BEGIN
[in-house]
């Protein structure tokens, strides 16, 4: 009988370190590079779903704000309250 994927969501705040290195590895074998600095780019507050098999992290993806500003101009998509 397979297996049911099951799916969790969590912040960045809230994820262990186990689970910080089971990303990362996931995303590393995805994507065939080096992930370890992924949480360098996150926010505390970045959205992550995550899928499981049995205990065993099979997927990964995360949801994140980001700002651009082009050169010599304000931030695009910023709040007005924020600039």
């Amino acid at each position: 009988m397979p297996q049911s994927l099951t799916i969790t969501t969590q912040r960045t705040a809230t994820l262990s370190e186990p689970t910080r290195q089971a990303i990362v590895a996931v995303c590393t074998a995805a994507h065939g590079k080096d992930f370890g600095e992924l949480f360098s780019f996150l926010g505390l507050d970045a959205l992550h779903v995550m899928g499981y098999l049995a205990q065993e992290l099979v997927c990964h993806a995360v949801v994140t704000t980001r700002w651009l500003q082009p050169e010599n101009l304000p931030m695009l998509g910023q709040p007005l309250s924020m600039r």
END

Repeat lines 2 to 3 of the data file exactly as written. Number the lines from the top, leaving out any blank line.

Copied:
């Protein structure tokens, strides 16, 4: 009988370190590079779903704000309250 994927969501705040290195590895074998600095780019507050098999992290993806500003101009998509 397979297996049911099951799916969790969590912040960045809230994820262990186990689970910080089971990303990362996931995303590393995805994507065939080096992930370890992924949480360098996150926010505390970045959205992550995550899928499981049995205990065993099979997927990964995360949801994140980001700002651009082009050169010599304000931030695009910023709040007005924020600039």
């Amino acid at each position: 009988m397979p297996q049911s994927l099951t799916i969790t969501t969590q912040r960045t705040a809230t994820l262990s370190e186990p689970t910080r290195q089971a990303i990362v590895a996931v995303c590393t074998a995805a994507h065939g590079k080096d992930f370890g600095e992924l949480f360098s780019f996150l926010g505390l507050d970045a959205l992550h779903v995550m899928g499981y098999l049995a205990q065993e992290l099979v997927c990964h993806a995360v949801v994140t704000t980001r700002w651009l500003q082009p050169e010599n101009l304000p931030m695009l998509g910023q709040p007005l309250s924020m600039r």